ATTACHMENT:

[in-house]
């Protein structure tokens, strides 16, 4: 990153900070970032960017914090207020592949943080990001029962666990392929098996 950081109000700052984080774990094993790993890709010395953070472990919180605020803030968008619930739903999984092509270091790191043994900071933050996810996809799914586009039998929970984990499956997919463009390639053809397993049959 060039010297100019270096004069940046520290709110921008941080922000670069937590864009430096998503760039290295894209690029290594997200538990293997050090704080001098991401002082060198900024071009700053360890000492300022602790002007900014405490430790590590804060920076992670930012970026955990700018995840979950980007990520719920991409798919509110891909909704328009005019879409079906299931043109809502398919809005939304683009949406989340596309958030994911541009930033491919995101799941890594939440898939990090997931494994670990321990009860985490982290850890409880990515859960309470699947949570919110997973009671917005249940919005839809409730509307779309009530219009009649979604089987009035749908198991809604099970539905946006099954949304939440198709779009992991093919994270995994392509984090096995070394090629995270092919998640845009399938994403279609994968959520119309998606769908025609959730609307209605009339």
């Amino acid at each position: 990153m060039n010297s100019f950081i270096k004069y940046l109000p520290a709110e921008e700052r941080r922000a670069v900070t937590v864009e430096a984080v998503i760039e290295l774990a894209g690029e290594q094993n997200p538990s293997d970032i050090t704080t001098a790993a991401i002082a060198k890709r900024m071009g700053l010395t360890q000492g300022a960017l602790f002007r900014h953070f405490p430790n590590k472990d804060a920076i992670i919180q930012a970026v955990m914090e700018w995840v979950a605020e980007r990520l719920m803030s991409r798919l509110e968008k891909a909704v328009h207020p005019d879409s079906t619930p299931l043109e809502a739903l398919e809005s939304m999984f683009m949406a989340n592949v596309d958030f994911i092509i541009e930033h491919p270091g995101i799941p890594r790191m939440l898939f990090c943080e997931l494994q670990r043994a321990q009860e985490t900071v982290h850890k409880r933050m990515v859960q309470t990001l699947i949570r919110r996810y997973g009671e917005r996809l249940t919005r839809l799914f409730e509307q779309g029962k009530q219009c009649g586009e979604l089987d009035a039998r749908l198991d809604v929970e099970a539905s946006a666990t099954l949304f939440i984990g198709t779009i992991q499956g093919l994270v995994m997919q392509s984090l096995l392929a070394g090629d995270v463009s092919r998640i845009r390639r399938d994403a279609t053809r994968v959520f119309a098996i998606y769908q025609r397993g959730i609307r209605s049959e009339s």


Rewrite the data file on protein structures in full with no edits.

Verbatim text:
[in-house]
């Protein structure tokens, strides 16, 4: 990153900070970032960017914090207020592949943080990001029962666990392929098996 950081109000700052984080774990094993790993890709010395953070472990919180605020803030968008619930739903999984092509270091790191043994900071933050996810996809799914586009039998929970984990499956997919463009390639053809397993049959 060039010297100019270096004069940046520290709110921008941080922000670069937590864009430096998503760039290295894209690029290594997200538990293997050090704080001098991401002082060198900024071009700053360890000492300022602790002007900014405490430790590590804060920076992670930012970026955990700018995840979950980007990520719920991409798919509110891909909704328009005019879409079906299931043109809502398919809005939304683009949406989340596309958030994911541009930033491919995101799941890594939440898939990090997931494994670990321990009860985490982290850890409880990515859960309470699947949570919110997973009671917005249940919005839809409730509307779309009530219009009649979604089987009035749908198991809604099970539905946006099954949304939440198709779009992991093919994270995994392509984090096995070394090629995270092919998640845009399938994403279609994968959520119309998606769908025609959730609307209605009339």
């Amino acid at each position: 990153m060039n010297s100019f950081i270096k004069y940046l109000p520290a709110e921008e700052r941080r922000a670069v900070t937590v864009e430096a984080v998503i760039e290295l774990a894209g690029e290594q094993n997200p538990s293997d970032i050090t704080t001098a790993a991401i002082a060198k890709r900024m071009g700053l010395t360890q000492g300022a960017l602790f002007r900014h953070f405490p430790n590590k472990d804060a920076i992670i919180q930012a970026v955990m914090e700018w995840v979950a605020e980007r990520l719920m803030s991409r798919l509110e968008k891909a909704v328009h207020p005019d879409s079906t619930p299931l043109e809502a739903l398919e809005s939304m999984f683009m949406a989340n592949v596309d958030f994911i092509i541009e930033h491919p270091g995101i799941p890594r790191m939440l898939f990090c943080e997931l494994q670990r043994a321990q009860e985490t900071v982290h850890k409880r933050m990515v859960q309470t990001l699947i949570r919110r996810y997973g009671e917005r996809l249940t919005r839809l799914f409730e509307q779309g029962k009530q219009c009649g586009e979604l089987d009035a039998r749908l198991d809604v929970e099970a539905s946006a666990t099954l949304f939440i984990g198709t779009i992991q499956g093919l994270v995994m997919q392509s984090l096995l392929a070394g090629d995270v463009s092919r998640i845009r390639r399938d994403a279609t053809r994968v959520f119309a098996i998606y769908q025609r397993g959730i609307r209605s049959e009339s």